“Why Baptisms for the Dead,” New Era, August 2017
Christian thinkers have long wrestled with the question, “What is the destiny of the countless billions who have lived and died with no knowledge of Jesus?” The Restoration of the gospel of Jesus Christ teaches how the unbaptized dead are redeemed and how God can be “a perfect, just God, and a merciful God also” (Alma 42:15).
While yet in life, Jesus prophesied that He would also preach to the dead (see John 5:25). Peter tells us this happened in the interval between the Savior’s Crucifixion and Resurrection (see 1 Peter 3:18–19). President Joseph F. Smith (1838–1918) witnessed in vision that the Savior visited the spirit world and “from among the righteous [spirits] … organized his forces and appointed messengers, clothed with power and authority, and commissioned them to go forth and carry the light of the gospel to them that were in darkness. …
“These were taught faith in God, repentance from sin, vicarious baptism for the remission of sins, [and] the gift of the Holy Ghost by the laying on of hands” (D&C 138:30, 33).
The doctrine that the living can provide baptism and other essential ordinances to the dead, vicariously, was revealed anew to the Prophet Joseph Smith (see D&C 124, 128, 132). He learned that the spirits awaiting resurrection are not only offered individual salvation but that they can be bound in heaven as husband and wife and be sealed to their fathers and mothers of all generations past and have sealed to them their children of all generations future. The Lord instructed the Prophet that these sacred rites are appropriately performed only in a house built to His name, a temple (see D&C 124:29–36).
As President Gordon B. Hinckley (1910–2008) expressed: “I think that vicarious work for the dead more nearly approaches the vicarious sacrifice of the Savior Himself than any other work of which I know. It is given with love, without hope of compensation, or repayment or anything of the kind. What a glorious principle.”1
Our anxiety to redeem the dead, and the time and resources we put behind that commitment, are, above all, an expression of our witness concerning Jesus Christ. It constitutes as powerful a statement as we can make concerning His divine character and mission. It testifies, first, of Christ’s Resurrection; second, of the infinite reach of His Atonement; third, that He is the sole source of salvation; fourth, that He has established the conditions for salvation; and, fifth, that He will come again.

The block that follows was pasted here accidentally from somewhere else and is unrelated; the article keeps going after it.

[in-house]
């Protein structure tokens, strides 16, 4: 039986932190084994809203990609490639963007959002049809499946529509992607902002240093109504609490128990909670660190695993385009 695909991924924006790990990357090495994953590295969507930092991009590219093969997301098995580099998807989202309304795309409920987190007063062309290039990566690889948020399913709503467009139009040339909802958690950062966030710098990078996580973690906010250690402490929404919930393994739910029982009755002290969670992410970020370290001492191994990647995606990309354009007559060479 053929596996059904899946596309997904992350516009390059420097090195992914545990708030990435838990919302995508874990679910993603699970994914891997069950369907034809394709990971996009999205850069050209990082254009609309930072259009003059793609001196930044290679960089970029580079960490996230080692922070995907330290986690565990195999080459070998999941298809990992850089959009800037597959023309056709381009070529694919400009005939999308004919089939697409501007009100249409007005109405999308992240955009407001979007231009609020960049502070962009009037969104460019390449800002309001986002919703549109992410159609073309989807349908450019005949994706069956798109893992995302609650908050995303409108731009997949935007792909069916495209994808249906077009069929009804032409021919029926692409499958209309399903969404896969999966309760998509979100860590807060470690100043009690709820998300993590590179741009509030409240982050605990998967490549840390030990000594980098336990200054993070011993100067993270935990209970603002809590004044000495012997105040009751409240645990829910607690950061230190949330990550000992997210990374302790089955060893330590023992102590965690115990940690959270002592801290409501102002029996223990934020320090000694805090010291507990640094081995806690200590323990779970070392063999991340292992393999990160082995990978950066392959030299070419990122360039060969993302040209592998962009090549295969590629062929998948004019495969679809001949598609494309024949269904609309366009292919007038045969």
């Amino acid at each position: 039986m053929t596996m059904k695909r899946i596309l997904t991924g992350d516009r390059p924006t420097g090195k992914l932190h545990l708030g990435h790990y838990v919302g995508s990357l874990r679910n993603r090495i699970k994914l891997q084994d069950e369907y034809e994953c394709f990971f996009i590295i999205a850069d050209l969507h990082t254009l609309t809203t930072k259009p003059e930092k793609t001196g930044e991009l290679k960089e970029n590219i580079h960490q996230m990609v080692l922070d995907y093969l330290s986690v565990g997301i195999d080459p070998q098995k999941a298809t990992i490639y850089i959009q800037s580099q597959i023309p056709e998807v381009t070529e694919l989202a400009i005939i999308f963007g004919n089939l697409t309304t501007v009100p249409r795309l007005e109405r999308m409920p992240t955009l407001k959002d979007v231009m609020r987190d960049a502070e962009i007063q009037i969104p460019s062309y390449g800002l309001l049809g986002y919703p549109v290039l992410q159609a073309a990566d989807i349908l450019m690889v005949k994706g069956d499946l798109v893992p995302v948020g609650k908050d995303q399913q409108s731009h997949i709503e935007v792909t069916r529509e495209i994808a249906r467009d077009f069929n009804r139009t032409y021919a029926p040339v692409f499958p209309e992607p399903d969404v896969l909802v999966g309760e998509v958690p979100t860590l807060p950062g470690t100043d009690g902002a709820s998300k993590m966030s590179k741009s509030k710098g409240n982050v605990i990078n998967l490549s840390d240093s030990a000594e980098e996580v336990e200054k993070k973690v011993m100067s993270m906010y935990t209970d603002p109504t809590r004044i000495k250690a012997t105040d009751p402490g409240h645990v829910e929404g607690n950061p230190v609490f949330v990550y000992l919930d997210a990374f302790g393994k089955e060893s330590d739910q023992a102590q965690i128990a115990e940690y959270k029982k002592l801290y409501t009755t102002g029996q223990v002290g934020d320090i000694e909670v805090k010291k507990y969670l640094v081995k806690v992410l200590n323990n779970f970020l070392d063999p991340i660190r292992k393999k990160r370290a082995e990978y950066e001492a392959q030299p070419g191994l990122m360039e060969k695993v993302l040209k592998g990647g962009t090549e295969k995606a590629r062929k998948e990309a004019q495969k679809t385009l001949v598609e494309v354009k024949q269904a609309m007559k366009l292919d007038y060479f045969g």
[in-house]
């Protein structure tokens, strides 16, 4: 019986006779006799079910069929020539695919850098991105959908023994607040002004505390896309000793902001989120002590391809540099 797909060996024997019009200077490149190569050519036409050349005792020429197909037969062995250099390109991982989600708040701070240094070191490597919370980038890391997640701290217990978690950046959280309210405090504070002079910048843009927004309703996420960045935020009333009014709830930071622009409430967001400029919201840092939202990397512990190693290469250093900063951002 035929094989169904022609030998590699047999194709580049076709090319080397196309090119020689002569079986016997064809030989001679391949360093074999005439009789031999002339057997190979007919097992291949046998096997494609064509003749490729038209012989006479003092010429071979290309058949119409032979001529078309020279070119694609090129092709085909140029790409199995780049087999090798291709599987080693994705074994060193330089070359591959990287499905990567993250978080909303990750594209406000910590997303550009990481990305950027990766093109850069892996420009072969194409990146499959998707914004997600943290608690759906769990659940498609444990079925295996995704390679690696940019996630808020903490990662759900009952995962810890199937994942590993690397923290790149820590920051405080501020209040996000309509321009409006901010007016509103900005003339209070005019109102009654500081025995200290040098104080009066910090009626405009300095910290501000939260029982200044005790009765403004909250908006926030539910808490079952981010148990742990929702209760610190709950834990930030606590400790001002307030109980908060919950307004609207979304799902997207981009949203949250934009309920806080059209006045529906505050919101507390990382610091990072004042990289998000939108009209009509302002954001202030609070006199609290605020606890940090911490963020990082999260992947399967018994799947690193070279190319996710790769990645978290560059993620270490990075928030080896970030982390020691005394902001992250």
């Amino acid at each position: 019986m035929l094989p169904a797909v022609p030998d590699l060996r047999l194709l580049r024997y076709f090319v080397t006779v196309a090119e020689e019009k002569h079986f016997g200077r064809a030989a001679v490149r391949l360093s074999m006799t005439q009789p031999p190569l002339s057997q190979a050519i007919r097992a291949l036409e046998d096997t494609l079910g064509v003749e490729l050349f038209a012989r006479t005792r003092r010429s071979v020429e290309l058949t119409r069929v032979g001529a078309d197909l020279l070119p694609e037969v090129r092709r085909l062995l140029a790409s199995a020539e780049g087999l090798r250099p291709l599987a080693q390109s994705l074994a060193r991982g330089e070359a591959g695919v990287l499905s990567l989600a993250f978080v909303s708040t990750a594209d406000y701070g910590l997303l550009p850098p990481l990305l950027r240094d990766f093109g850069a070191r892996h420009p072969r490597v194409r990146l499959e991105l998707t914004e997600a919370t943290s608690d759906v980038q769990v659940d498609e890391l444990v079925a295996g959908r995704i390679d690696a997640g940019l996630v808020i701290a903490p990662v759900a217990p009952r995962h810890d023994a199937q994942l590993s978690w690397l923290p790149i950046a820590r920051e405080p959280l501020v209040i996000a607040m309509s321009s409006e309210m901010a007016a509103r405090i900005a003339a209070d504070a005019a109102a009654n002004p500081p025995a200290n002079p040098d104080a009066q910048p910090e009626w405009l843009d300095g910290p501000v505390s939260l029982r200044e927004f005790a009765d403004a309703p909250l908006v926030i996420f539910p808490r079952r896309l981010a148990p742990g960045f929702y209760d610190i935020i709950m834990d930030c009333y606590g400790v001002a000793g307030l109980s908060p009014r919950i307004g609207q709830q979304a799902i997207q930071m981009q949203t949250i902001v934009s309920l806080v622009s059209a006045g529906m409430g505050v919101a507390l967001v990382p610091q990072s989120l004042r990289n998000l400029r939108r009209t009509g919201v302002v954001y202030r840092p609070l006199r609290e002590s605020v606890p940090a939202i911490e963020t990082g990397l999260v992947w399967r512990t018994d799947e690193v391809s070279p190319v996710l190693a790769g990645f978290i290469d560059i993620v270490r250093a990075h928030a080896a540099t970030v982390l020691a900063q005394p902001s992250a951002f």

What we do for those who have passed on matters tremendously because they live today as spirits and shall live again as immortal souls, and that because of Jesus Christ. We believe His words when He said, “I am the resurrection, and the life: he that believeth in me, though he were dead, yet shall he live” (John 11:25). By the baptisms we perform in behalf of the dead, we testify that “as in Adam all die, even so in Christ shall all be made alive” (1 Corinthians 15:22).
Because we believe that Jesus Christ is the Redeemer, we also accept His authority to establish the conditions by which we may receive His grace. Otherwise we would not concern ourselves with being baptized for the dead.
As many as will believe and be baptized—including by proxy—and endure in faith, shall be saved, “not only those who believed after [Christ] came in the meridian of time, in the flesh, but all those from the beginning, even as many as were before he came” (D&C 20:26). It is for this reason that the gospel is preached “also to them that are dead, that they might be judged according to men in the flesh, but live according to God in the spirit” (1 Peter 4:6).
The vicarious ordinances we perform in temples, beginning with baptism, make possible an eternal welding link between generations that fulfills the purpose of the earth’s creation. Without this, “the whole earth would be utterly wasted at [Christ’s] coming” (D&C 2:3). Elijah has, in fact, come as promised to confer the priesthood power that turns hearts and establishes the welding links between the fathers and the children so that once again what is bound on earth “shall be bound in heaven” (Matt. 16:19). When he came, Elijah declared, “The keys of this dispensation are committed into your hands; and by this ye may know that the great and dreadful day of the Lord is near, even at the doors” (D&C 110:16).
That is why we anxiously search out our fathers and mothers of generations past to bind them to us and us to them. Is not this the strongest possible evidence of our conviction that Jesus Christ will come again to reign upon the earth? We know He will, and we know what He expects we will have done in preparation for His return.
In the scriptures, the spirits of the dead are sometimes referred to as being in darkness or in prison.2 Contemplating God’s glorious plan for the redemption of these, His children, the Prophet Joseph Smith penned this psalm: “Let your hearts rejoice, and be exceedingly glad. Let the earth break forth into singing. Let the dead speak forth anthems of eternal praise to the King Immanuel, who hath ordained, before the world was, that which would enable us to redeem them out of their prison; for the prisoners shall go free” (D&C 128:22).
Our charge extends as far and as deep as the love of God to encompass His children of every time and place. Our efforts on behalf of the dead bear eloquent witness that Jesus Christ is the divine Redeemer of all mankind. His grace and promises reach even those who in life do not find Him. Because of Him, the prisoners shall indeed go free.